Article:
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Introducing Makgadikgadi Pans

The elemental power of Botswana’s landscapes are nowhere more obvious than in the country’s north. Within striking distance of the water-drowned terrain of the Okavango Delta, Chobe River and Linyanti Marshes lies Makgadikgadi, the largest network of salt pans in the world. Here the country takes on a different hue, forsaking the blues and greens of the delta for the burnished oranges, shimmering whites and golden grasslands of this northern manifestation of the Kalahari Desert. It’s as much an emptiness as a place, a land larger than Switzerland, mesmerising in scope and in beauty.

Two protected areas – Makgadikgadi Game Reserve and Nxai Pans National Park, separated only by the asphalted A3 – preserve large tracts of salt pans, palm forests, grasslands and savannah. Since both parks complement one another in enabling wildlife migrations, the two were established concurrently in the early 1970s and combined into a single park in the mid-1990s. Although they enclose only a fraction of the pan networks, the parks provide a convenient focal point for visiting; the horizonless pans of Nxai Pan have gained a reputation for cheetah sightings, while the return of waters to the Boteti River in the west has led to a wildlife bonanza of wildebeest, zebra and antelope species pursued by lions. But there are also some fabulous areas outside park boundaries, with iconic stands of baobab trees and beguiling landscapes.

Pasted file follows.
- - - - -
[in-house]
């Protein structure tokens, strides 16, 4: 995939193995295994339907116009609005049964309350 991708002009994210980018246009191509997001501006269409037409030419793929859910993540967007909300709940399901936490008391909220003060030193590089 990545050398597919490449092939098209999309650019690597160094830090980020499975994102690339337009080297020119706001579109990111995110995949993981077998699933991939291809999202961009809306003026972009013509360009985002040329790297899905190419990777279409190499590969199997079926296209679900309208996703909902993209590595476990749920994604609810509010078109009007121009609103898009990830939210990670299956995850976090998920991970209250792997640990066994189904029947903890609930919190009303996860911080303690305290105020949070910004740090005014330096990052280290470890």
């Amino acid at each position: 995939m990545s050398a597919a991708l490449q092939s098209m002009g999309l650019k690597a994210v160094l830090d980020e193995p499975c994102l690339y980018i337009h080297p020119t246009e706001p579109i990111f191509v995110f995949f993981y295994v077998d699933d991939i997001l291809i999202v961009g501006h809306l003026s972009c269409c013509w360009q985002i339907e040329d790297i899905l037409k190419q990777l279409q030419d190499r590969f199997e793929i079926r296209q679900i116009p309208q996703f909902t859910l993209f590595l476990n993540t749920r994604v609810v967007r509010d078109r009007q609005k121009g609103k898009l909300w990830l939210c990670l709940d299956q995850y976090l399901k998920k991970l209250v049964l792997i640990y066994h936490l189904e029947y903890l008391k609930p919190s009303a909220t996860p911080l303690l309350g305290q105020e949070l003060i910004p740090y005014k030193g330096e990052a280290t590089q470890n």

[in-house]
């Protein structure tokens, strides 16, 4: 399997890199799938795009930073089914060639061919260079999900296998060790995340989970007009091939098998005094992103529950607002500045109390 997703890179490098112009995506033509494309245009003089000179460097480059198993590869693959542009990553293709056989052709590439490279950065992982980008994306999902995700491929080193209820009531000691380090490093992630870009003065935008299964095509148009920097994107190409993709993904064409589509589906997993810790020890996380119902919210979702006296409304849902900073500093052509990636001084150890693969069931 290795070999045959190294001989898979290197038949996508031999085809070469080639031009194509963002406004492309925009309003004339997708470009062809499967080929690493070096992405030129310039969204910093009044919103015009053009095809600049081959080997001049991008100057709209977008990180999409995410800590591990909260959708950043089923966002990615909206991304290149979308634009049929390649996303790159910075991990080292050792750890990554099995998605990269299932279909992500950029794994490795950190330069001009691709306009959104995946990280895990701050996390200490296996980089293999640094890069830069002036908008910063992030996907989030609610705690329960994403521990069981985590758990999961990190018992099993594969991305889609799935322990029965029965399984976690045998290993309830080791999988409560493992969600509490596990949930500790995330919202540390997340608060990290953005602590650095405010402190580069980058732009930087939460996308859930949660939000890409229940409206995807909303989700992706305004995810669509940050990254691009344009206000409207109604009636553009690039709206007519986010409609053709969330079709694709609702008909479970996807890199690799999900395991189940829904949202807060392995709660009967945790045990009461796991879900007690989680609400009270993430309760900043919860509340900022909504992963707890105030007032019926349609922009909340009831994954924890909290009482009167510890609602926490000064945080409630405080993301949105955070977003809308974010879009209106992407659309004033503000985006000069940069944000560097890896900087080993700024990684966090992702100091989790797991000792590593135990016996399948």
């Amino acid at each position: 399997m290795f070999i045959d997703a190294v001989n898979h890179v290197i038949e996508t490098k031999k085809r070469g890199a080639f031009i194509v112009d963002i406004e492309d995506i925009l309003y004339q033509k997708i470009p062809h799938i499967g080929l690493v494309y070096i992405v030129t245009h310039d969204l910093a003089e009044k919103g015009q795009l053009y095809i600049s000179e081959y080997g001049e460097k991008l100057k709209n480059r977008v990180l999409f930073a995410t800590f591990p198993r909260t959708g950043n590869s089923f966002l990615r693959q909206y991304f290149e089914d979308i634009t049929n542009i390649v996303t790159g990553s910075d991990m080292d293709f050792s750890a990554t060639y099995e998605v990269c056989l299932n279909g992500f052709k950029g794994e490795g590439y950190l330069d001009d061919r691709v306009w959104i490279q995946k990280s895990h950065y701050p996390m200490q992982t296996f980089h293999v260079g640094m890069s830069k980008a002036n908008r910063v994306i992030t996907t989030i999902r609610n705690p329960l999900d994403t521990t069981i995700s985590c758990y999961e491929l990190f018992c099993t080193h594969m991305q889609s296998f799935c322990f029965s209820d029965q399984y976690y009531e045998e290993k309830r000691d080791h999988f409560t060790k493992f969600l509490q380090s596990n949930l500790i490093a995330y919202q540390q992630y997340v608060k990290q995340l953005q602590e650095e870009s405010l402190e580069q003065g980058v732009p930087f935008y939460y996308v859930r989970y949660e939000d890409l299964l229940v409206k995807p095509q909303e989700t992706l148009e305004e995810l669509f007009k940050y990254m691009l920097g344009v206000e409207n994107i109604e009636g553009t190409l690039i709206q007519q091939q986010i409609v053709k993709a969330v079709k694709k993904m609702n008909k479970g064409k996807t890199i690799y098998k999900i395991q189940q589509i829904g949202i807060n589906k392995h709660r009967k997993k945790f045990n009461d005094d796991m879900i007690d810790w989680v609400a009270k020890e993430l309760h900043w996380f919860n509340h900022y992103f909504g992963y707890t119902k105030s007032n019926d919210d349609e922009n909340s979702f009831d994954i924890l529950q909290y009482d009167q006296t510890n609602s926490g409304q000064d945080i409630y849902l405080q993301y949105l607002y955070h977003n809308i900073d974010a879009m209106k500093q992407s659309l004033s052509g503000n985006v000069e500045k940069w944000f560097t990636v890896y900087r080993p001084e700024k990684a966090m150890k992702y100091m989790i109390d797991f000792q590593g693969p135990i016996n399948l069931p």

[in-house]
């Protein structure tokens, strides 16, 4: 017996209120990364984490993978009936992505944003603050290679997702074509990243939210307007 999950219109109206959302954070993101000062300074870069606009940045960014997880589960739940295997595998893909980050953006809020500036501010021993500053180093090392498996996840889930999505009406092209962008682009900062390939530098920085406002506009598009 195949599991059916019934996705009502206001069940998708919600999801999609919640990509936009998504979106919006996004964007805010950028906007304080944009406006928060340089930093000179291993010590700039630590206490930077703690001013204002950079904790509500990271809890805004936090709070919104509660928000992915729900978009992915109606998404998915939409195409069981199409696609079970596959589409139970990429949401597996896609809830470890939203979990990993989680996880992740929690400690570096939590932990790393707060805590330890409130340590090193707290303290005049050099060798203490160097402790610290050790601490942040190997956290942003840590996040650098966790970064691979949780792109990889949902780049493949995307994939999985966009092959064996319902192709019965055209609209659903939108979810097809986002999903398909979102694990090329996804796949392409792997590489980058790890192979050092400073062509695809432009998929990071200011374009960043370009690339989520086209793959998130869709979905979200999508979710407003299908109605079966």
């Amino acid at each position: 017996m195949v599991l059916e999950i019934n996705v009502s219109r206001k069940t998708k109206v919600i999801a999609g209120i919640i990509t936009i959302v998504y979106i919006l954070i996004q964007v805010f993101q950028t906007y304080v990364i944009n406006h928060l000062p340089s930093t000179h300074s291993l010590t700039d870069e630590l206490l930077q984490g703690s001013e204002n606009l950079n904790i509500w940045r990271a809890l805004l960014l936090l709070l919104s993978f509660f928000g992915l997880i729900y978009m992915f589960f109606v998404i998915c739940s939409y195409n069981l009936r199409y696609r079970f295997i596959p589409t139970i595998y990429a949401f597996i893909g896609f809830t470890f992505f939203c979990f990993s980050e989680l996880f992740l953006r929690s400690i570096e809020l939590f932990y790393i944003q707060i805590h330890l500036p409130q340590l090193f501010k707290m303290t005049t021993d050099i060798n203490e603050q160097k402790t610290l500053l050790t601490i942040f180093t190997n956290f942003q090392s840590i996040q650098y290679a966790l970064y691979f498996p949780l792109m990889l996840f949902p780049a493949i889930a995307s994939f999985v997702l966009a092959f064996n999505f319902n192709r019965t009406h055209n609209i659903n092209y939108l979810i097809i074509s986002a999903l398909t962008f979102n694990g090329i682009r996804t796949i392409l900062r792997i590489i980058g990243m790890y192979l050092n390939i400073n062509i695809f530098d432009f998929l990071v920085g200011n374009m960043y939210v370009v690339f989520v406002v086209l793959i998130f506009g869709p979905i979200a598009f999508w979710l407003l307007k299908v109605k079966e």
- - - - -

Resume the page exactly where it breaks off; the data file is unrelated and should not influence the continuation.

There are camps deep in the pans to suit a range of budgets, with good accommodation choices also in the gateway towns of Nata and Gweta.


Underrated wildlife watching, especially along the pretty Boteti River and the hallucinatory, horizonless landscape of the pans.